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# Engineering Probability and Statistics

This course is an introductory course to the fields of Probability and Statistics designed for engineering students. The course focuses primarily on the study of Probability Theory. We may also cover some Statistics toward the end. Probability Theory is of great use in all branches of Engineering in understanding and modeling phenomena that exhibit random behavior. Probability Theory also provides the theoretical and mathematical basis for statistics, and thus must be studied first.

The field of Statistics pertains to the presentation, analysis and interpretation of ** data**. Engineers will be faced with the need to analyze data on a daily basis in the real world, and thus a good grounding in the basics of statistics is invaluable. Statistics is inherently inductive since inference is made about a whole population on the basis of information/data obtained from a

**from the population.**

*sample*Unlike Statistics, Probability theory is inherently deductive, and has nothing to do with sample data. Rather it is a field of mathematics from which results and conclusions are derived from propositions and assumptions. A typical easy problem that one could solve using probability theory is "given that the probability of a coin flip coming up heads is 0.5, what is the probability that I will get exactly 5 heads if I flip the coin 10 times?" Note the absence of any sample data in this problem. Given an assumption (probability of a head is 0.5) one deduces the conclusion (the probability of exactly 5 heads is 0.2461).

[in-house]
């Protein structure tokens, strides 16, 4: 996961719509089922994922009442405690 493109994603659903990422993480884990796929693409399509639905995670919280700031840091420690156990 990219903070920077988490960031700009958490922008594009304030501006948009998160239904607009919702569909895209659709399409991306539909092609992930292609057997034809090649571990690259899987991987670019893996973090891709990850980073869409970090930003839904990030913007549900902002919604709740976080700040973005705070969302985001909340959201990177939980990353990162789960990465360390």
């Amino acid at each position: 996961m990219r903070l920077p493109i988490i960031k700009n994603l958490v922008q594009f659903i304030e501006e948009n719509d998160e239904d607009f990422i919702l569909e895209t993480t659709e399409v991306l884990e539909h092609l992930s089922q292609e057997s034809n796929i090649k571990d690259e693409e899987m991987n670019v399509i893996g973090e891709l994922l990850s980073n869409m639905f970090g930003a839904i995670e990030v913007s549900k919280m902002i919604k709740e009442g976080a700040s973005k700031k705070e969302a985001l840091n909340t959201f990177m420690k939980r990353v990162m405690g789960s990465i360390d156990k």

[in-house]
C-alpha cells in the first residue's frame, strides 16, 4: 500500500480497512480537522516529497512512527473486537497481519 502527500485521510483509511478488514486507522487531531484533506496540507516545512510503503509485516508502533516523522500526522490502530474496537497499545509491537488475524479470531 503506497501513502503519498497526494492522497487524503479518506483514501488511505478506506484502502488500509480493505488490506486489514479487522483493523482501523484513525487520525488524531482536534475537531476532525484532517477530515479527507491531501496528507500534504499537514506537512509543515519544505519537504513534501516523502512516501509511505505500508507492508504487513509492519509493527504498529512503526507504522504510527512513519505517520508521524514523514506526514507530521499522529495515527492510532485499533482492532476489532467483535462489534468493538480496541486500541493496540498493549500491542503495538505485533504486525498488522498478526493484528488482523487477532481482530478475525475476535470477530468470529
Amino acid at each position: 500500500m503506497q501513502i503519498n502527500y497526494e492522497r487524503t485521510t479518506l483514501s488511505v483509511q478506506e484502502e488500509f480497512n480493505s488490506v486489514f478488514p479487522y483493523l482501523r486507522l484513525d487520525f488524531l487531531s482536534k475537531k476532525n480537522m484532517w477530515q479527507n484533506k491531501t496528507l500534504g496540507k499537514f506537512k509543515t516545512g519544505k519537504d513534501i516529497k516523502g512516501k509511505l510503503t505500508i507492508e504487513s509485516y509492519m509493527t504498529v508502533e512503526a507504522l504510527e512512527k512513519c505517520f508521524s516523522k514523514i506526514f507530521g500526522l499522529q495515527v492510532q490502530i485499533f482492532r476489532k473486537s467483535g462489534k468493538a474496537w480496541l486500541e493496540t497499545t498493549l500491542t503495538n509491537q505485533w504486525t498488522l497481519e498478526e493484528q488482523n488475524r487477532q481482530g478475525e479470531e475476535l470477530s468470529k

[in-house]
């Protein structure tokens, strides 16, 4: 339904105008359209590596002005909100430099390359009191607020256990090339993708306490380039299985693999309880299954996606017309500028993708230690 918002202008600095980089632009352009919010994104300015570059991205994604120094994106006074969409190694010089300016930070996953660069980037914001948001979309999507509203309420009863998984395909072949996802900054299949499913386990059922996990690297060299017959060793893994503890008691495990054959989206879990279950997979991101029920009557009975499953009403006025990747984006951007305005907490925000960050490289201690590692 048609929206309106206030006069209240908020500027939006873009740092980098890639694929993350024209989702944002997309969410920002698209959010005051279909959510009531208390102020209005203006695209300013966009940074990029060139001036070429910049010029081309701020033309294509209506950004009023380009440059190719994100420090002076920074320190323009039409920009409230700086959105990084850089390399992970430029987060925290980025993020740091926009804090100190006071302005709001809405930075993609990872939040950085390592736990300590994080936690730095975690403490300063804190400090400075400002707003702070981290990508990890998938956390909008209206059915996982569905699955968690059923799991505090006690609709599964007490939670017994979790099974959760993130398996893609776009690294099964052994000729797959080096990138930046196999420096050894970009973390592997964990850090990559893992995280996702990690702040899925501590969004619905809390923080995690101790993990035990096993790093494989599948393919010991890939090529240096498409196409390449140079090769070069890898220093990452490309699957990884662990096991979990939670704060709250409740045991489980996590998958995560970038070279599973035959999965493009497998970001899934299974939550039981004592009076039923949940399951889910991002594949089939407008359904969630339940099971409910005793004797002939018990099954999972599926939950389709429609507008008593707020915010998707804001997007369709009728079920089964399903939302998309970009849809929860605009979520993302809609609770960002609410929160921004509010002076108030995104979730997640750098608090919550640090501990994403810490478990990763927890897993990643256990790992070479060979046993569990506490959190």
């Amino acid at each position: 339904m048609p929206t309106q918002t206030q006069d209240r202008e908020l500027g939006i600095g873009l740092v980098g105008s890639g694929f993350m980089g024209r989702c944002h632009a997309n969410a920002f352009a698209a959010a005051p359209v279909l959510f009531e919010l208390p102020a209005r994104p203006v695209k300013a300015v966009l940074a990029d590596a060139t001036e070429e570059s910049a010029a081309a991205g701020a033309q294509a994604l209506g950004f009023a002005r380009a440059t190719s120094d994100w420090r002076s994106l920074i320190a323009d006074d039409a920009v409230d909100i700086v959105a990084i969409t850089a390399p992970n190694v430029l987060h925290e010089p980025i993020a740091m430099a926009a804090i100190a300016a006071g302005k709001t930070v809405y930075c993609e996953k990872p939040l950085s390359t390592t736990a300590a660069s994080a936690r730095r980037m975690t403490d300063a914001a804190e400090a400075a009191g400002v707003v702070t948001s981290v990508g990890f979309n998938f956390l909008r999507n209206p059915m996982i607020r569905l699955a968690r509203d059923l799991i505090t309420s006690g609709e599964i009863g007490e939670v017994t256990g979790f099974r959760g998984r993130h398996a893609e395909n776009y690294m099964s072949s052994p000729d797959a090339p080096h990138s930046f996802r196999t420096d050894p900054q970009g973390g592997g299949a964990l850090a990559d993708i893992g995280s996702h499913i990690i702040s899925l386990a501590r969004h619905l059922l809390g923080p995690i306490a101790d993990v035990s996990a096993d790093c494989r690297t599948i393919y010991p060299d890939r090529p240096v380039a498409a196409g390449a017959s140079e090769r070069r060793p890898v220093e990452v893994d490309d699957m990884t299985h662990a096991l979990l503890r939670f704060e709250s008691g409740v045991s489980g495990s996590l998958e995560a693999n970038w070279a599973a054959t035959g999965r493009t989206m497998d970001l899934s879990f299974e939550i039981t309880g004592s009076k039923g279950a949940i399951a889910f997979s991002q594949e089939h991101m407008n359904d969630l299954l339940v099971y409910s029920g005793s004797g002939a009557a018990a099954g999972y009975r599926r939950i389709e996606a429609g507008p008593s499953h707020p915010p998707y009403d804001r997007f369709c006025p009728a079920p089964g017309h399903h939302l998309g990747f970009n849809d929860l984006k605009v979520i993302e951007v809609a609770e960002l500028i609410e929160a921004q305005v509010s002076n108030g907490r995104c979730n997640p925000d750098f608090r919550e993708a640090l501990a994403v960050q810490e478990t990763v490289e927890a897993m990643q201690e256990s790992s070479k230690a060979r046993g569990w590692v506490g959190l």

Statistics is probably more useful for most engineers than probability. However, the theory that underlies statistics is probability, which makes its study necessary as well. The study of Probability Theory can be fun and interesting, but also difficult, confusing and frustrating. In particular, the use of counting methods to compute probabilities, which comes early in the class, is likely the most confusing and frustrating part of the course (in addition to hopefully being fun).

**COURSE OBJECTIVES:** The student who successfully completes this course will have:

- an understanding of the basic principles of exploratory data analysis.
- an understanding of the basic principles in probability, mathematical expectation, and various probability distributions.
- an understanding of the basic principles of statistical inference (i.e., estimation and hypothesis testing).
- skill in applying the basic principles of statistical inference to practical problems.
- an understanding of some of the basic ideas of reliability theory.
- experience in the use of a statistical computing package.

**Course Text:**

Montgomery, Douglas C. and Runger, George C. (2011). Applied Statistics and Probability for Engineers, Fifth Edition. John Wiley and Sons, Inc.

General Mathematics I and General Mathematics II.

Homework --------------------------- %20

Midterm Exam. --------------------- %35

Final Exam. ------------------------- %45

N/A

Sunday and Tuesday 8:00 am. to 9:30 am.